Welcome to the Marine Mammal Research Unit


MMRU conducts research of the highest standards to enhance marine mammal conservation and reduce conflicts with human uses of our shared oceans.


You can’t beat a healthy heart
New research is shedding light on the hearts of healthy marine mammals, and how they compare to human hearts
CANCELLED: BC Marine Mammal Symposium – November 2021

In late September, we made the difficult decision to cancel this year’s symposium.

No apparent shortage of prey for southern resident killer whales in the Salish Sea during summer

Researchers found four to six times more Chinook salmon in the Salish Sea in summertime compared with numbers of fish available to the growing population of northern resident killer whales.

2021 MMRU Students

After more than a year of working remotely, our graduate students are starting to head back to campus. They have been busy studying grey whales, killer whales, sea otters, sea lions, and much, much more….


(in press)
New colony of Guadalupe fur seals (Arctocephalus townsendi) discovered on El Farallón de San Ignacio Island, Gulf of California.
del Carmen, G.-O.M., J.M. Díaz-Gaxiola, A.W. Trites and C.J. Hernández-Camacho. (in press).
Marine Mammal Science
Guadalupe fur seals (Arctocephalus townsendi) have established a second colony in the Gulf of California on El Farallón de San Ignacio Island, along the mainland coast of Mexico. They appear to have been coming to this island since 2014, and numbered as many as 771 in 2020 (mostly juveniles). The discovery of this new haulout brings the total number of sites where this species is known to rest and breed to just four. Guadalupe fur seals remain vulnerable and may require additional protection in the southern Gulf of California to secure their future.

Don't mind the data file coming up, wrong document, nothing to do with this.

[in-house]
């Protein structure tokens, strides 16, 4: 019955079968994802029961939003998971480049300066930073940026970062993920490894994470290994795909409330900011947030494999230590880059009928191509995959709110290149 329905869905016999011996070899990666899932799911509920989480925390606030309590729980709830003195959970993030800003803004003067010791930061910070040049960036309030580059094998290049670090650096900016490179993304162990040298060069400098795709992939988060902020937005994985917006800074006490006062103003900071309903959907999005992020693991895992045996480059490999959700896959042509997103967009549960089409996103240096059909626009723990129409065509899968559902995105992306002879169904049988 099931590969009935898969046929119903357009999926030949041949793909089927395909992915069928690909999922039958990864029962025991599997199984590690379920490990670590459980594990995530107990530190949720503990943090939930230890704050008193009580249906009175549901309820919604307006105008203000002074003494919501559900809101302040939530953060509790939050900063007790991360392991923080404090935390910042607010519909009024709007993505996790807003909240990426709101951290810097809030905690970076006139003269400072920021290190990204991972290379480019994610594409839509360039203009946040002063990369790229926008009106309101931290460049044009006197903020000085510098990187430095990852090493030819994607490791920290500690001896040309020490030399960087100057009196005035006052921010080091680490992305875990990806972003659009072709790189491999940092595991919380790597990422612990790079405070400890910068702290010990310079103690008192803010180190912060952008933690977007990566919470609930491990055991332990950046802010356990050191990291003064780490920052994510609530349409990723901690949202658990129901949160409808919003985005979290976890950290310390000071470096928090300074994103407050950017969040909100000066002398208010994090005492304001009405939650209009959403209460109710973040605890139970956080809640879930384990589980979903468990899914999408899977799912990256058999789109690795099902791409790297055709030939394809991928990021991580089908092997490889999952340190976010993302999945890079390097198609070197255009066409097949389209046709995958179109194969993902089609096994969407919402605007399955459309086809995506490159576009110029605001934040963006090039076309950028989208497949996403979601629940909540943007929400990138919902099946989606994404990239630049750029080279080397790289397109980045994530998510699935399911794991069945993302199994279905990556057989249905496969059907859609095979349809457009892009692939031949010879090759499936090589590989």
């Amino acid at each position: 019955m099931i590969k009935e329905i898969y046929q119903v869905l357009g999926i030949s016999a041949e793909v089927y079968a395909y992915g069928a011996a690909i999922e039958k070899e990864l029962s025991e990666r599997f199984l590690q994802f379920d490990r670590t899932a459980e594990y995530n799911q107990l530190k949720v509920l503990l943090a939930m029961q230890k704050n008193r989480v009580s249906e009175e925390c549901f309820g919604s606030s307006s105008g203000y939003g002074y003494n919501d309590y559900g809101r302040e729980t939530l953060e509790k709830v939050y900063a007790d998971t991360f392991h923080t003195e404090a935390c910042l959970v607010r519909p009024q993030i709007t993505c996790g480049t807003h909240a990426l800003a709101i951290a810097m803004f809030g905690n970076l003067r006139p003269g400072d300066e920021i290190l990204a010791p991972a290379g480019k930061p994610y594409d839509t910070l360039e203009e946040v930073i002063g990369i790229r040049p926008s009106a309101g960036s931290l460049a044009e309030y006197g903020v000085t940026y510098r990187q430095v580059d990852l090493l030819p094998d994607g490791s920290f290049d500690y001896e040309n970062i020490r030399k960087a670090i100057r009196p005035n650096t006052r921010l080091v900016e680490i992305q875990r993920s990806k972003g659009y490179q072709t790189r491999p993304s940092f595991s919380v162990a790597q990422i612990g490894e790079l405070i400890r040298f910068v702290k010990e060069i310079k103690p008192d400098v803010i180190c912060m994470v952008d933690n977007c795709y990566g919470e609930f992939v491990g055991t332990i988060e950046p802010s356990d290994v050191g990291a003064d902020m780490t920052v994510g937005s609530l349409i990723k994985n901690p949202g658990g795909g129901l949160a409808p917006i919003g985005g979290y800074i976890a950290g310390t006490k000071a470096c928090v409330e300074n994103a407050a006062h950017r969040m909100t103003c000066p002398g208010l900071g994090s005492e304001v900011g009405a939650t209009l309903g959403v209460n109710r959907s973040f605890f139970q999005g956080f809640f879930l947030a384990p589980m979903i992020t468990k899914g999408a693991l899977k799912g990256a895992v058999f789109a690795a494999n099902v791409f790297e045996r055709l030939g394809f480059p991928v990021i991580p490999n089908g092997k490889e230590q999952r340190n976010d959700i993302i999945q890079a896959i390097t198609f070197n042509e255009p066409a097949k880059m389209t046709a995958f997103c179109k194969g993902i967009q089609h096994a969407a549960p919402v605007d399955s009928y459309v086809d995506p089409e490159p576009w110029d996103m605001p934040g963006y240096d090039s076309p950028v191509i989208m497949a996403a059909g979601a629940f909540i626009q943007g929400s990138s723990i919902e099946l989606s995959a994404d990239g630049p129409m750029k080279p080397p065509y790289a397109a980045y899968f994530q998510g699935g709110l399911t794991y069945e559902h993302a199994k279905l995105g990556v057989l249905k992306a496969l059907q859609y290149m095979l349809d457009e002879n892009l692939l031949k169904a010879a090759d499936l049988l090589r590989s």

keywords     Guadalupe, fur seal, endangered, Mexico, El Farallón de San Ignacio Island, Gulf of California, haulout
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Modelling multi-scale state-switching functional data with hidden Markov models.
Sidrow, E., N. Heckman, S. M. E. Fortune, A. W. Trites, I. Murphy and M. Auger-Méthé. (in press).
Canadian Journal of Statistics
Data sets comprised of sequences of curves sampled at high frequencies in time are increasingly common in practice, but they can exhibit complicated dependence structures that cannot be modelled using common methods of Functional Data Analysis (FDA). We detail a hierarchical approach which treats the curves as observations from a hidden Markov model (HMM). The distribution of each curve is then defined by another fine-scale model which may involve auto-regression and require data transformations using moving-window summary statistics or Fourier analysis. This approach is broadly applicable to sequences of curves exhibiting intricate dependence structures. As a case study, we use this framework to model the fine-scale kinematic movement of a northern resident killer whale (Orcinus orca) off the western coast of Canada. Through simulations, we show that our model produces more interpretable state estimation and more accurate parameter estimates compared to existing methods.

keywords     Accelerometer data; animal movement; biologging; diving behaviour; hierarchical modelling; killer whales; state-switching; statistical ecology; time series
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The First Records of Antarctic Type B and C Killer Whales (Orcinus orcas) in Australian Coastal Waters.
Donnelly, D.M., J.D. McInnes, K.C.S. Jenner, M.N.M. Jenner and M. Morrice. 2021.
Aquatic Mammals 47(3):292-302.